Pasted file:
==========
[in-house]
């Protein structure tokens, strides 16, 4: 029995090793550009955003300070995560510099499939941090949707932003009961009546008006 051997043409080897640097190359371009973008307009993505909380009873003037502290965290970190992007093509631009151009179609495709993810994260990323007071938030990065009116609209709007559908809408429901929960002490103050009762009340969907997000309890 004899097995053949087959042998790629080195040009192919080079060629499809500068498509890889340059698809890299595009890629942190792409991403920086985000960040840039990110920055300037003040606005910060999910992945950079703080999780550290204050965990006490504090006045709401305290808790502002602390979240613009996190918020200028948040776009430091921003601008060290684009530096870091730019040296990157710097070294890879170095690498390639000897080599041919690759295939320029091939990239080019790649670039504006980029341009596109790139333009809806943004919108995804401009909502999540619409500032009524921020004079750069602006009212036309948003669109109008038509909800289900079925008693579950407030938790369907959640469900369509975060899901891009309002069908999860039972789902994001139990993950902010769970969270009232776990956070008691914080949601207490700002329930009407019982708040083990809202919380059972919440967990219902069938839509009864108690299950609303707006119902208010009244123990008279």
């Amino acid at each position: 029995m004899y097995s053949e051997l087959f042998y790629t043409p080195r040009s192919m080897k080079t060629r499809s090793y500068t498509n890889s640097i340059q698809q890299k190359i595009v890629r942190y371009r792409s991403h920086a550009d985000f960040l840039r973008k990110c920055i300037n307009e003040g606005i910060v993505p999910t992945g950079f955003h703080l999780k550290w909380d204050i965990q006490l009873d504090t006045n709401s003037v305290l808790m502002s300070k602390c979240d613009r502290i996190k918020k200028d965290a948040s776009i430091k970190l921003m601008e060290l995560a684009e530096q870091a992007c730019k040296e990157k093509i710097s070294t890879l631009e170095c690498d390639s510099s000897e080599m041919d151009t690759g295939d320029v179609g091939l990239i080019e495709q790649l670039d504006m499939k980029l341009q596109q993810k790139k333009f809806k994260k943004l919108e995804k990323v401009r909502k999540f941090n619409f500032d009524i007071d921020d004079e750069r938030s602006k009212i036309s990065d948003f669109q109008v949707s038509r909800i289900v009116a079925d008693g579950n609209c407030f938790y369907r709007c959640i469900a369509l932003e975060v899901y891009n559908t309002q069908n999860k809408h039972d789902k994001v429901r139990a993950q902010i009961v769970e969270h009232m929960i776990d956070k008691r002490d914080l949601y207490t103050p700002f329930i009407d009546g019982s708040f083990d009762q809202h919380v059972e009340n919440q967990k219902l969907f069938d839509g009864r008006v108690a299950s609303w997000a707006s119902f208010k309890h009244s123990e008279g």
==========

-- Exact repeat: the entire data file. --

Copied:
[in-house]
């Protein structure tokens, strides 16, 4: 029995090793550009955003300070995560510099499939941090949707932003009961009546008006 051997043409080897640097190359371009973008307009993505909380009873003037502290965290970190992007093509631009151009179609495709993810994260990323007071938030990065009116609209709007559908809408429901929960002490103050009762009340969907997000309890 004899097995053949087959042998790629080195040009192919080079060629499809500068498509890889340059698809890299595009890629942190792409991403920086985000960040840039990110920055300037003040606005910060999910992945950079703080999780550290204050965990006490504090006045709401305290808790502002602390979240613009996190918020200028948040776009430091921003601008060290684009530096870091730019040296990157710097070294890879170095690498390639000897080599041919690759295939320029091939990239080019790649670039504006980029341009596109790139333009809806943004919108995804401009909502999540619409500032009524921020004079750069602006009212036309948003669109109008038509909800289900079925008693579950407030938790369907959640469900369509975060899901891009309002069908999860039972789902994001139990993950902010769970969270009232776990956070008691914080949601207490700002329930009407019982708040083990809202919380059972919440967990219902069938839509009864108690299950609303707006119902208010009244123990008279």
């Amino acid at each position: 029995m004899y097995s053949e051997l087959f042998y790629t043409p080195r040009s192919m080897k080079t060629r499809s090793y500068t498509n890889s640097i340059q698809q890299k190359i595009v890629r942190y371009r792409s991403h920086a550009d985000f960040l840039r973008k990110c920055i300037n307009e003040g606005i910060v993505p999910t992945g950079f955003h703080l999780k550290w909380d204050i965990q006490l009873d504090t006045n709401s003037v305290l808790m502002s300070k602390c979240d613009r502290i996190k918020k200028d965290a948040s776009i430091k970190l921003m601008e060290l995560a684009e530096q870091a992007c730019k040296e990157k093509i710097s070294t890879l631009e170095c690498d390639s510099s000897e080599m041919d151009t690759g295939d320029v179609g091939l990239i080019e495709q790649l670039d504006m499939k980029l341009q596109q993810k790139k333009f809806k994260k943004l919108e995804k990323v401009r909502k999540f941090n619409f500032d009524i007071d921020d004079e750069r938030s602006k009212i036309s990065d948003f669109q109008v949707s038509r909800i289900v009116a079925d008693g579950n609209c407030f938790y369907r709007c959640i469900a369509l932003e975060v899901y891009n559908t309002q069908n999860k809408h039972d789902k994001v429901r139990a993950q902010i009961v769970e969270h009232m929960i776990d956070k008691r002490d914080l949601y207490t103050p700002f329930i009407d009546g019982s708040f083990d009762q809202h919380v059972e009340n919440q967990k219902l969907f069938d839509g009864r008006v108690a299950s609303w997000a707006s119902f208010k309890h009244s123990e008279g």